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Monday, 24 February 2014 00:53 Published in Health & Fitness
LOS ANGELES (AP) — A polio-like illness has afflicted a small number of children in California since 2012, causing severe weakness or rapid paralysis in one or more limbs.
The Los Angeles Times reports that state public health officials have been investigating the illness since a doctor requested polio testing for a child with severe paralysis in 2012. Since then, similar cases have sporadically been reported throughout the state.
Dr. Carol Glaser, leader of a California Department of Public Health team investigating the illnesses, called the doctor's request "concerning" because polio has been eradicated in the U.S. and the child had not traveled overseas.
The symptoms sometimes occur after a mild respiratory illness. Glaser said a virus that is usually associated with respiratory illness but which has also been linked to polio-like illnesses was detected in two of the patients.
Dr. Keith Van Haren, a pediatric neurologist at Stanford University's Lucile Packard Children's Hospital who has worked with Glaser's team, will present the cases of five of the children at the American Academy of Neurology's upcoming annual meeting.
He said all five patients had paralysis in one or more arms or legs that reached its full severity within two days. None had recovered limb function after six months.
"We know definitively that it isn't polio," Van Haren added, noting that all had been vaccinated against that disease.
Glaser wouldn't provide the number of illnesses. Van Haren said he was aware of around 20.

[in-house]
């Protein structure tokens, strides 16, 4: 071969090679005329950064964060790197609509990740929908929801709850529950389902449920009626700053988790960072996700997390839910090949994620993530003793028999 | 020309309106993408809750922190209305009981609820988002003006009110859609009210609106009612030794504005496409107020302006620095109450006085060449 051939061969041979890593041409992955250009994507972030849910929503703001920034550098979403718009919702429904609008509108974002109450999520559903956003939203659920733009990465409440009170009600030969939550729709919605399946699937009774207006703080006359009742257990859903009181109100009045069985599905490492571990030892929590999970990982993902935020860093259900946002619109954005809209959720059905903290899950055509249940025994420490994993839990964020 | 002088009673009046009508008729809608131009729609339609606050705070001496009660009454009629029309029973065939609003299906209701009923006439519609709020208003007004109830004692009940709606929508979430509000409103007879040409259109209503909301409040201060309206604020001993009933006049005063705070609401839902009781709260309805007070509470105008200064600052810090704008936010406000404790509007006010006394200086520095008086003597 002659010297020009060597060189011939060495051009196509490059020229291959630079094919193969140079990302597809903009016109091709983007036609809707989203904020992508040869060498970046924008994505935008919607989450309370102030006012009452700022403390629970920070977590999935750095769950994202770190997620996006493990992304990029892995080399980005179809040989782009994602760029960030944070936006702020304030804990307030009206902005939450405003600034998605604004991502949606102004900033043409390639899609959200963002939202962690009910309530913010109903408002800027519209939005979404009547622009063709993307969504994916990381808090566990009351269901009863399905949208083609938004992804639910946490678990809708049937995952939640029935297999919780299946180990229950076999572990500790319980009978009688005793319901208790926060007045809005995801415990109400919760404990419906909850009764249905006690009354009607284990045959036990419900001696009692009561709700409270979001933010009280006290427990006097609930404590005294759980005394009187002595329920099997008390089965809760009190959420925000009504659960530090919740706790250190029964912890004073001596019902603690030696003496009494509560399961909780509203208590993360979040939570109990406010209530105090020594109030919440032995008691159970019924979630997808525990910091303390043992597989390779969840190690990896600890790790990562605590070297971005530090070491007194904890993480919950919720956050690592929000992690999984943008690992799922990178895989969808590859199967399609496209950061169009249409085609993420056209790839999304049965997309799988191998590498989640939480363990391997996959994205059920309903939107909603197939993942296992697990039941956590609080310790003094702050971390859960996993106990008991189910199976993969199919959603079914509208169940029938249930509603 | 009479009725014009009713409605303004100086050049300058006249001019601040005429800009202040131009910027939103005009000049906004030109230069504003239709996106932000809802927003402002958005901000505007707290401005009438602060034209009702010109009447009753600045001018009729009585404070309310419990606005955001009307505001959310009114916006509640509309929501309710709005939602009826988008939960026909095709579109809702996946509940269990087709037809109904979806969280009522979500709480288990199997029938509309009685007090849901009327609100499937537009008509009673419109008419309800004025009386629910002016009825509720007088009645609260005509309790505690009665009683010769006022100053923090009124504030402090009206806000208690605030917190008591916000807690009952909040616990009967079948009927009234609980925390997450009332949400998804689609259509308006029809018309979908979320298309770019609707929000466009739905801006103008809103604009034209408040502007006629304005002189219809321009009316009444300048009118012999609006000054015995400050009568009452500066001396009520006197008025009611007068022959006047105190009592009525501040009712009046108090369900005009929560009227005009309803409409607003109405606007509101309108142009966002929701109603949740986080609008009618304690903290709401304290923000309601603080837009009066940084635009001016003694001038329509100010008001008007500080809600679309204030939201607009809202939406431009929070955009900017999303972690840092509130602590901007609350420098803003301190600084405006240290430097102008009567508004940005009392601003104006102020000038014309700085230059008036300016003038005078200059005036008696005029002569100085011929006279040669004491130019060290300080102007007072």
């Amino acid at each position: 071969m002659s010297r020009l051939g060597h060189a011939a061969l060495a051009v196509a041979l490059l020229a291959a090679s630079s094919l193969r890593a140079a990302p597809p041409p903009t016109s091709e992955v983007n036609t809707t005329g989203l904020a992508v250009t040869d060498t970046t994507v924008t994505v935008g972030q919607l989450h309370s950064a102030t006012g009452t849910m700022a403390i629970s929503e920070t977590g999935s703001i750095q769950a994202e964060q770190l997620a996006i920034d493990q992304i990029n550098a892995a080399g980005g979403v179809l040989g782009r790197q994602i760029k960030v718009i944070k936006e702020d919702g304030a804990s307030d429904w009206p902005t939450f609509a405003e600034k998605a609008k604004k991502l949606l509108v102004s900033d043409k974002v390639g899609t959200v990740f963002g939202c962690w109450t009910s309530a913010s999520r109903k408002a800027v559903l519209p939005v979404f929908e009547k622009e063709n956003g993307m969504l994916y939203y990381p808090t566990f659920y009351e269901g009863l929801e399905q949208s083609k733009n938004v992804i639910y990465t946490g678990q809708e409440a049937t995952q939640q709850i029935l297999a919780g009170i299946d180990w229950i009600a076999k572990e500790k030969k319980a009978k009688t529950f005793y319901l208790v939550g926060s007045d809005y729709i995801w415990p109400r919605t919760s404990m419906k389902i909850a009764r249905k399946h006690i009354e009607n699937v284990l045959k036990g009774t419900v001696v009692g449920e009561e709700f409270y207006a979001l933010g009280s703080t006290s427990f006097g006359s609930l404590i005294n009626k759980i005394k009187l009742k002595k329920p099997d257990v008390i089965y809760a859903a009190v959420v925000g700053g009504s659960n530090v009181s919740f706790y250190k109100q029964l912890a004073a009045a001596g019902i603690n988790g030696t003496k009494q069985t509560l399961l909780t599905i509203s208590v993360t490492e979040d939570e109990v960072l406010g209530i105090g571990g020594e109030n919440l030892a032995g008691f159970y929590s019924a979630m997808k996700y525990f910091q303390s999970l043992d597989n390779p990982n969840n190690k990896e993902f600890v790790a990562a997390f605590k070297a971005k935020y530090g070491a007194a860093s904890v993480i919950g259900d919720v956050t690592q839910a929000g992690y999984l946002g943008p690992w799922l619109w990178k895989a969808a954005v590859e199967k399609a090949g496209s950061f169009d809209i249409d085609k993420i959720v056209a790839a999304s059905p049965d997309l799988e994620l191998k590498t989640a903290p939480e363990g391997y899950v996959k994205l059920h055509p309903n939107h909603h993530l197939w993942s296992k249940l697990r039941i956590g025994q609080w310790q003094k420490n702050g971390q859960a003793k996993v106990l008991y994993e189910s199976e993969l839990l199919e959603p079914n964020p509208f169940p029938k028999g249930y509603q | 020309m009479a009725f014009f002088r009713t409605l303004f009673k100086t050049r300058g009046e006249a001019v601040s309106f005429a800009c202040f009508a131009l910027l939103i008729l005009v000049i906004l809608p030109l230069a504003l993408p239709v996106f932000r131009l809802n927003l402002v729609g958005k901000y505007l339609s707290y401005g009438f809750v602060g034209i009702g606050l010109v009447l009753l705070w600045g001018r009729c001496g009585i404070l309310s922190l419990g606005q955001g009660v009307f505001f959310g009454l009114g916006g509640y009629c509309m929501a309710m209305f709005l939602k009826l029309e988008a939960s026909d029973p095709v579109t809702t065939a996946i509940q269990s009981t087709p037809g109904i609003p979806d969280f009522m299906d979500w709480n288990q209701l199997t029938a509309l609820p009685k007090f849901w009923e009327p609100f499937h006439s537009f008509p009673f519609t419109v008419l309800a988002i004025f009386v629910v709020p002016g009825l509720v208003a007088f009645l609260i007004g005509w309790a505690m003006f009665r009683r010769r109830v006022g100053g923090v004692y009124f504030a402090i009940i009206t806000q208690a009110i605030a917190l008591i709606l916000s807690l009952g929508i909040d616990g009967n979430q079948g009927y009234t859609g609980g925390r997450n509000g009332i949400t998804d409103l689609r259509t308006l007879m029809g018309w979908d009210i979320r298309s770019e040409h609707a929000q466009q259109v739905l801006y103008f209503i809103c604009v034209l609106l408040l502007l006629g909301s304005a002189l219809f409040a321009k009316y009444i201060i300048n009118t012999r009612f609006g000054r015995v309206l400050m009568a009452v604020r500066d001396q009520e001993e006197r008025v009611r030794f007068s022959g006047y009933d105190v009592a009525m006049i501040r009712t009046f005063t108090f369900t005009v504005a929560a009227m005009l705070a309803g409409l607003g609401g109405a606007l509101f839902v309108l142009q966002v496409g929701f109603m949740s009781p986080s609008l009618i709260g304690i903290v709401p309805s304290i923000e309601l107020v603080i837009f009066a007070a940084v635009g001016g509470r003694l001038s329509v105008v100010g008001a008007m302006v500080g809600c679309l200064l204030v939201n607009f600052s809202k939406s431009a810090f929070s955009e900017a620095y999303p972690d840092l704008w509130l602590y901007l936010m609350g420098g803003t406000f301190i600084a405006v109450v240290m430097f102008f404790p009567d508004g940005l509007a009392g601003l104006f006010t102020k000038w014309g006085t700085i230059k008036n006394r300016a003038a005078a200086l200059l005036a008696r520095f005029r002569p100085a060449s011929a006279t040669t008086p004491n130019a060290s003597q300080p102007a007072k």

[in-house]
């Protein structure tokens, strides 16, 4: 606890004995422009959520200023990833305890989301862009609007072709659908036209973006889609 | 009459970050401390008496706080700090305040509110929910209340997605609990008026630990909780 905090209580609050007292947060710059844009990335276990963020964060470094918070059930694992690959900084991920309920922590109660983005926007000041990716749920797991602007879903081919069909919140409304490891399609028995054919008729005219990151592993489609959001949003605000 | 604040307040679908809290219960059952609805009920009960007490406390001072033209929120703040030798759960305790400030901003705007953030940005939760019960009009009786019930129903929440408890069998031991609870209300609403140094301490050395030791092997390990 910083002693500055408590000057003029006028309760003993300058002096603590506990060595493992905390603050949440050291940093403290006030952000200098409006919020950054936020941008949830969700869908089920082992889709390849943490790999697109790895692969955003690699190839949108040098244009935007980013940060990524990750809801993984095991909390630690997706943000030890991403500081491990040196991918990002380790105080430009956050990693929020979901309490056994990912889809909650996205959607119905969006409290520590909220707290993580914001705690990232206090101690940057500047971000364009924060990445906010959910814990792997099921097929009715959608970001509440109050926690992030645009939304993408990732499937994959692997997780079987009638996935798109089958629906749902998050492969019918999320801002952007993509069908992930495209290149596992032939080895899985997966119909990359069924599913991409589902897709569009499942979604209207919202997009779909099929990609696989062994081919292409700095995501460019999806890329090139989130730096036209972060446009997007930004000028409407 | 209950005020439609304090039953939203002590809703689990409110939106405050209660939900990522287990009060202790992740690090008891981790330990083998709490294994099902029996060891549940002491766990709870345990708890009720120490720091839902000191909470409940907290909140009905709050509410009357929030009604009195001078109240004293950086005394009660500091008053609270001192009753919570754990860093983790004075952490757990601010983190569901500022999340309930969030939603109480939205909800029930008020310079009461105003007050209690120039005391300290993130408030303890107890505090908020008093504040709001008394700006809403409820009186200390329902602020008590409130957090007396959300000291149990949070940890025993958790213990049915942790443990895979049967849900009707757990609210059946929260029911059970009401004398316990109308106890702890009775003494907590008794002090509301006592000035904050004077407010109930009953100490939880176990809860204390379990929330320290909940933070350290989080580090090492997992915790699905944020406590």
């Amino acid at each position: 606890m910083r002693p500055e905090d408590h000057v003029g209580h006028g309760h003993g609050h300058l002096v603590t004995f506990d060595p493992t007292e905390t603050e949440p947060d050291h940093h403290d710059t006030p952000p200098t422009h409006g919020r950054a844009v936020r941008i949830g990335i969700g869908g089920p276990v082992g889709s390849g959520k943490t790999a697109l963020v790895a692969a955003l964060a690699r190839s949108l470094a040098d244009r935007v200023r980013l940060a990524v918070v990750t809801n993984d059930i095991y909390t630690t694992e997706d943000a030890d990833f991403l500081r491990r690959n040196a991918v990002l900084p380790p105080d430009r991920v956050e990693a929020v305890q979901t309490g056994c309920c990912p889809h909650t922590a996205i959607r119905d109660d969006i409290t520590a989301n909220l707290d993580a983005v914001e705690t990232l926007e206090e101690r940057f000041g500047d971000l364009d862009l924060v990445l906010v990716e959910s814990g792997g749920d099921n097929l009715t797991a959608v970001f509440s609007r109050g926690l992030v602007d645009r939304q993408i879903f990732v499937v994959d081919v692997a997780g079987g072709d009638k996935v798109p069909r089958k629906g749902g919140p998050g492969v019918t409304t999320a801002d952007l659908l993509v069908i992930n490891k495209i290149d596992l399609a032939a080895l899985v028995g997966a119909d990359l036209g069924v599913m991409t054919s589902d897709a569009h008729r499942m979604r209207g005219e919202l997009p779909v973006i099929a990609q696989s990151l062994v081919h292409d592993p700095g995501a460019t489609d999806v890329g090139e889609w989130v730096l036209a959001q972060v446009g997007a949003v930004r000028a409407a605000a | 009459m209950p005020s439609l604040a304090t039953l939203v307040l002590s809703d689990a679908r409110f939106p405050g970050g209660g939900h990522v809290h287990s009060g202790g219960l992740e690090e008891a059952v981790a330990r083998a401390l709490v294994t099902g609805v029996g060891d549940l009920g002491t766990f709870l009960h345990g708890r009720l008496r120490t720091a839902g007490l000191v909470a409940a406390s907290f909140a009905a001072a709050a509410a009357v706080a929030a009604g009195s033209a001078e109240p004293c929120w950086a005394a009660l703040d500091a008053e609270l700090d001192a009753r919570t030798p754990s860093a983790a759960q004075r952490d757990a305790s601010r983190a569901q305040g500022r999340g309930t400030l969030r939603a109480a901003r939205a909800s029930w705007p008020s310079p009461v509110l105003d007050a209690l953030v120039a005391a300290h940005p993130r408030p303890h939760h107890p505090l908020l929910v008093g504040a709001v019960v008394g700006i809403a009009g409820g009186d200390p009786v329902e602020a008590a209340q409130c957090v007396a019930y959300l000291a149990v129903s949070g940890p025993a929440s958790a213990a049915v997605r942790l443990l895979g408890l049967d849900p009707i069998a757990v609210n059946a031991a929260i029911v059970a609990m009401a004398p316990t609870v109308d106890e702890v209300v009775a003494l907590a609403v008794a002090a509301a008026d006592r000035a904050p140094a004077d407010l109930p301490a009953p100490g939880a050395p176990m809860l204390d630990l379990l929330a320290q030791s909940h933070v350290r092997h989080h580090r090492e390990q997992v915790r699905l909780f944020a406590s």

She urged doctors to report new cases of acute paralysis so that investigators can try to figure out a possible cause.
Monday, 24 February 2014 00:41 Published in Local News
JEFFERSON CITY, Mo. (AP) - A federal proposal to clean up the smoke from wood-burning stoves has sparked a backlash from some rural residents, lawmakers and manufacturers.
Proposed regulations from the U.S. Environmental Protection Agency would significantly reduce the amount of particle pollution allowed to flow from new residential wood-powered heaters.
Some manufacturers contend the proposed standards are so stringent that the higher production costs would either force them out of business or make their products unaffordable to lower- and middle-income consumers.
In Missouri, some lawmakers are fighting back with state legislation seeking to discourage the enforcement of tougher standards on wood-burning stoves. Concerns over wood-stove pollution and regulations also have been simmering in other states, including in some places where local officials are pushing for stronger environmental standards.
Friday, 21 February 2014 04:35 Published in Health & Fitness
After website issues caused a slow start, new data from the federal government shows enrollment in health-care plans through federal and state online marketplaces is taking off, particularly when it comes to young women.
Laura Burbank, the lead certified application councilor for Planned Parenthood of St. Louis says more insured, young, women today will mean a healthier Missouri in the future. "Women and families are going to have a lot more options to take care of themselves and their families," Burbank said. "And that's going to really have long-term health impacts on our community."
Burbank says she's not surprised to see so many young women taking advantage of the Affordable Care Act, because of features such as preventive care, maternity services and prescription birth control with no co-pay. "Having them included at no cost really kind of frees women up to be able to make those health-care choices for themselves," she said.
According to the federal data, nearly 55,000 Missourians already have signed up for a marketplace plan. Nationwide, 55 percent of the 3.3 million new enrollees are women, with one in three of those who signed up in January younger than age 35.
Open enrollment ends March 31.